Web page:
NATURAL BRIDGE CAVERNS EXPLORATION TEAM FINDS INCREDIBLE NEW CHAMBERS AND FORMATIONS DURING 19-HOUR GRUELING JOURNEY
Discoveries found and no end in sight for Texas’ largest cavern system.
SAN ANTONIO – Aug. 7, 2019 – “Make it go!” is a phrase cavers tell each other when exploring. It means to climb to or crawl into every lead no matter how high or small, descend every pit no matter how deep, slog through knee-deep mud and wade through waist-deep water – whatever it takes to ensure the cave passages keep on going. Every caver secretly dreams of discovering untouched cave passage, and that is exactly what’s been happening on recent caving expeditions into Natural Bridge Caverns, Texas’ largest cavern system.
In May 2019, a team of cave explorers led by Natural Bridge Caverns owner/operators, Brad and Travis Wuest, discovered an additional 600-feet of never before seen passage, which to date, was the largest discovery at Natural Bridge Caverns since 1967. The team also discovered several long-abandoned bat roosts with underlying guano piles. Guano samples were collected from two areas and were sent to a laboratory for carbon dating, which determined that the roosts were approximately 6,300 and 7,500 years old respectively.
Access to this new area has led to a whole new era of exploration and discovery. Most recently, on July 27, the Wuest brothers and speleologist William “Bill” Steele assembled a “dream team” of cavers to help with:
- Surveying, mapping and sketching each passage, chamber and formation to annotate its location in relation to the surface as well as length, size and layout of the areas.
- LiDAR scanning and Photogrammetry of two areas of the cave known as the Moors and Satan’s Pit Passage.
- Radiolocation to determine the location and depth of specific points. An underground radio transmitter is used to emit a signal that is received on the surface. For this to be successful, both the surface and below ground team must try to be in the same place at the same time, which without cell phones or other communication devices can be extremely difficult and time-consuming.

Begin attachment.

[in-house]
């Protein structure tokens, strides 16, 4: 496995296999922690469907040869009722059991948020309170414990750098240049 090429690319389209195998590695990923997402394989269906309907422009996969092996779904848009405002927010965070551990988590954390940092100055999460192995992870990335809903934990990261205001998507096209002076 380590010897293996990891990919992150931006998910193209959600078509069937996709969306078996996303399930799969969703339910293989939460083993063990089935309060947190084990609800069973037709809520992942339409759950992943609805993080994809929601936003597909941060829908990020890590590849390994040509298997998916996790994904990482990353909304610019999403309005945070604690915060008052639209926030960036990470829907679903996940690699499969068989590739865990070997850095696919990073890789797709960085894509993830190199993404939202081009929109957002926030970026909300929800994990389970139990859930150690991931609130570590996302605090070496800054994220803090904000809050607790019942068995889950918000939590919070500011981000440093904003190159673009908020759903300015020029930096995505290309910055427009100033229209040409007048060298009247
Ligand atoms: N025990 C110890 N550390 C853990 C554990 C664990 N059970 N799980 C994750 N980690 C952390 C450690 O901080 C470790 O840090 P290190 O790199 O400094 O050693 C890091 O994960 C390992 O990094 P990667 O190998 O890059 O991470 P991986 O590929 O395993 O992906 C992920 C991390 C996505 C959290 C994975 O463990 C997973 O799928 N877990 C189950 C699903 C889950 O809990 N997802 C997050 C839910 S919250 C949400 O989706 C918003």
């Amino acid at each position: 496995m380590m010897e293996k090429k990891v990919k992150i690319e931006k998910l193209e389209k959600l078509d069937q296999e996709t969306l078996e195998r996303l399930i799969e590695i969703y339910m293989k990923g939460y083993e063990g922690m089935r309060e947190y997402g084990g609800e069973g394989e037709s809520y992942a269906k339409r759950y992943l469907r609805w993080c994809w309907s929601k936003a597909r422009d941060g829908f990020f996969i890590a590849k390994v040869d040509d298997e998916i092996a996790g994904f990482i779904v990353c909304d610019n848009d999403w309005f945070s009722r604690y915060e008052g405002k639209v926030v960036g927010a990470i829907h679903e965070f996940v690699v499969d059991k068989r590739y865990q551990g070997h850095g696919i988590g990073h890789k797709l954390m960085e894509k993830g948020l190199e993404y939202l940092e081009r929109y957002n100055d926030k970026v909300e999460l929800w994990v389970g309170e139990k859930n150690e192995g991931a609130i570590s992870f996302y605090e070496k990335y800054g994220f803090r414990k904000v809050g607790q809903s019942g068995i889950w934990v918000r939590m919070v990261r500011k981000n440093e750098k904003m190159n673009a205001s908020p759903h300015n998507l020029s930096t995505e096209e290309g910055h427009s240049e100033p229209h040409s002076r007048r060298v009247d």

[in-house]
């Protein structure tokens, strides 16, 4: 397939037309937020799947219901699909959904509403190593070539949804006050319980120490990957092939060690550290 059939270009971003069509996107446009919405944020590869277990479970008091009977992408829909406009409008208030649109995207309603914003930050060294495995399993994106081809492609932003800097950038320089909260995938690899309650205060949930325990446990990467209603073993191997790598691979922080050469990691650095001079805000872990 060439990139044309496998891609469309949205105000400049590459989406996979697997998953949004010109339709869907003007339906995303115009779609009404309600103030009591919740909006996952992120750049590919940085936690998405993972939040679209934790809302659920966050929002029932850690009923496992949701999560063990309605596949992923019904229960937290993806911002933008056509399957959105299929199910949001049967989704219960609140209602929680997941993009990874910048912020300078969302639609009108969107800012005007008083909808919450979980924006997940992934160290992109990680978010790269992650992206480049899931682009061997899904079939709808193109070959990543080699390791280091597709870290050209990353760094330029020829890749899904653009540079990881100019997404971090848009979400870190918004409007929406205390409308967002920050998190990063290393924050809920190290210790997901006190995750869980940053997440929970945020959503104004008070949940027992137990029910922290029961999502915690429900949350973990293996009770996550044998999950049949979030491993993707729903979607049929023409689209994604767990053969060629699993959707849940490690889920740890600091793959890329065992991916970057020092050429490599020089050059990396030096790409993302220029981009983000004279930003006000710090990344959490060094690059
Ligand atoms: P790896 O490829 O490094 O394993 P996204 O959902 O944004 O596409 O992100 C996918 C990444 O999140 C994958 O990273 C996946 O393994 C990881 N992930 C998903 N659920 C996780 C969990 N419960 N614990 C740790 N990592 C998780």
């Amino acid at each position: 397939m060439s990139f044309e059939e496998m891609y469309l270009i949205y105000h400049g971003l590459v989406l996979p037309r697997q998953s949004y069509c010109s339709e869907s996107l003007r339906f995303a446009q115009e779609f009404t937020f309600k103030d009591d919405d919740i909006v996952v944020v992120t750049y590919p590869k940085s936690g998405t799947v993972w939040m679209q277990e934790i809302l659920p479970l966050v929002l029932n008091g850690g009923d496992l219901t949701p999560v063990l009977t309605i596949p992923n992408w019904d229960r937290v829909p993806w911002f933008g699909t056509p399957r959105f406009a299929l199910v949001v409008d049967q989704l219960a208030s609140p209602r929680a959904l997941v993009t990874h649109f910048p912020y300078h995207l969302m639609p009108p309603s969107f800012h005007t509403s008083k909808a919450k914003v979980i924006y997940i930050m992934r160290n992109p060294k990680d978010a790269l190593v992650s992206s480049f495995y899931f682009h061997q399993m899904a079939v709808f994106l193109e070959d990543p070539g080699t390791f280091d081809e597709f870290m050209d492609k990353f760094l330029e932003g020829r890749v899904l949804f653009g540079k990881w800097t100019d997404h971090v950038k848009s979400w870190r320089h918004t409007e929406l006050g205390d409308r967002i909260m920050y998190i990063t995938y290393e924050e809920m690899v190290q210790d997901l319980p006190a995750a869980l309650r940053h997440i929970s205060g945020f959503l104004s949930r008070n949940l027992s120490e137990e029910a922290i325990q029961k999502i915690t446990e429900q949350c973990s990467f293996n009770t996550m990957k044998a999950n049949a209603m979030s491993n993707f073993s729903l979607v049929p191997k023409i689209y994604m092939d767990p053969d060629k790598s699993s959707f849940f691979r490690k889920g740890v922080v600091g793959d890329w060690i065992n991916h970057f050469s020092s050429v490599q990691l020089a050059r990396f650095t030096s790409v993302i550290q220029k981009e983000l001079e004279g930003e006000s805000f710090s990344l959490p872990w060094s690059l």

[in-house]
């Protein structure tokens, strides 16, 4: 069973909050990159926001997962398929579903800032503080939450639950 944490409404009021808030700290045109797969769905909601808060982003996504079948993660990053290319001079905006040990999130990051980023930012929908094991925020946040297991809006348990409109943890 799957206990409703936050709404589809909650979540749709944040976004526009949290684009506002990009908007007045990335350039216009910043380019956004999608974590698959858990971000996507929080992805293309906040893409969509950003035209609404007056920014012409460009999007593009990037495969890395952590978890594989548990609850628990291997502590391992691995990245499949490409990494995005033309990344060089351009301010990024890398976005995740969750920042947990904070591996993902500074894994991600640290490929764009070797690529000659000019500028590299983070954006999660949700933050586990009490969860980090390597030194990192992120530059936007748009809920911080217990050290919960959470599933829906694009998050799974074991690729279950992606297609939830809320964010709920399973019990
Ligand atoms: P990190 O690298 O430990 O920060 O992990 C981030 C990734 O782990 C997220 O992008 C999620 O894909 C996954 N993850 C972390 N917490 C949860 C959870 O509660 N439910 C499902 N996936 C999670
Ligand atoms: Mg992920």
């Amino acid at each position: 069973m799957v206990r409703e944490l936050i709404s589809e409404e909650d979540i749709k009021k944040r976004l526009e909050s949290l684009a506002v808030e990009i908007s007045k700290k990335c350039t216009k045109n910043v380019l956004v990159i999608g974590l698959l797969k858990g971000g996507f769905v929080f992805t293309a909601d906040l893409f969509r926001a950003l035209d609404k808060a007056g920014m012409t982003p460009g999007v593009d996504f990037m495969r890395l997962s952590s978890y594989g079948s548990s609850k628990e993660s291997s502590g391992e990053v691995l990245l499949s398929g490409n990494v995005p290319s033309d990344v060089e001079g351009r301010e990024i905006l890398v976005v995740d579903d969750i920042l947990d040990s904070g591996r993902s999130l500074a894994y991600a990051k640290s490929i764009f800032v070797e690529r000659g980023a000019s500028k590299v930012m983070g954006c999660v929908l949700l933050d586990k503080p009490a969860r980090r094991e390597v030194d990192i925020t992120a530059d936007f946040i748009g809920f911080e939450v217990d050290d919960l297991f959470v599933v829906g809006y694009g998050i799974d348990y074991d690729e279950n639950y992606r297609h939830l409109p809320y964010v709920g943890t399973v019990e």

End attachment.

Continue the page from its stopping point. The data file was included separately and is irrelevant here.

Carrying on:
- Videography and photography to both document the expedition and to showcase the beautiful passages and formations.
- Exploration, continuing into undiscovered sections of the cavern system.
As explorers move deeper into the cavern, each expedition takes longer, with the latest taking more than 19 hours to complete. Just to reach the unexplored areas now takes a minimum of six hours of hard and exhaustive caving with some team members carrying heavy 30 to 50-pound packs filled with gear and equipment. These challenges have the Wuest family considering the idea of drilling an entrance shaft to provide faster and safer access and to reduce the impact on the current passages used to enter this new area.
Brad Wuest was the first person to see what is now called the Travertine Passage. “As I rappelled down what is now called the River Pit, I was hoping to make a connection into the already surveyed Lake Passage which would provide an easier and faster way out for our team,” Wuest said. “But I soon realized I was descending deeper than anticipated into large, never before seen passage. I could hear running water below me and hoped my 100 feet of rope was long enough to reach the bottom, then while still on rope my headlight illuminated a passage filled with spectacular travertine pools of pristine flowing water that extend the entire length and width of the passage. My heart leaped at the sight of the natural beauty before me and the realization that our team just made a significant discovery.”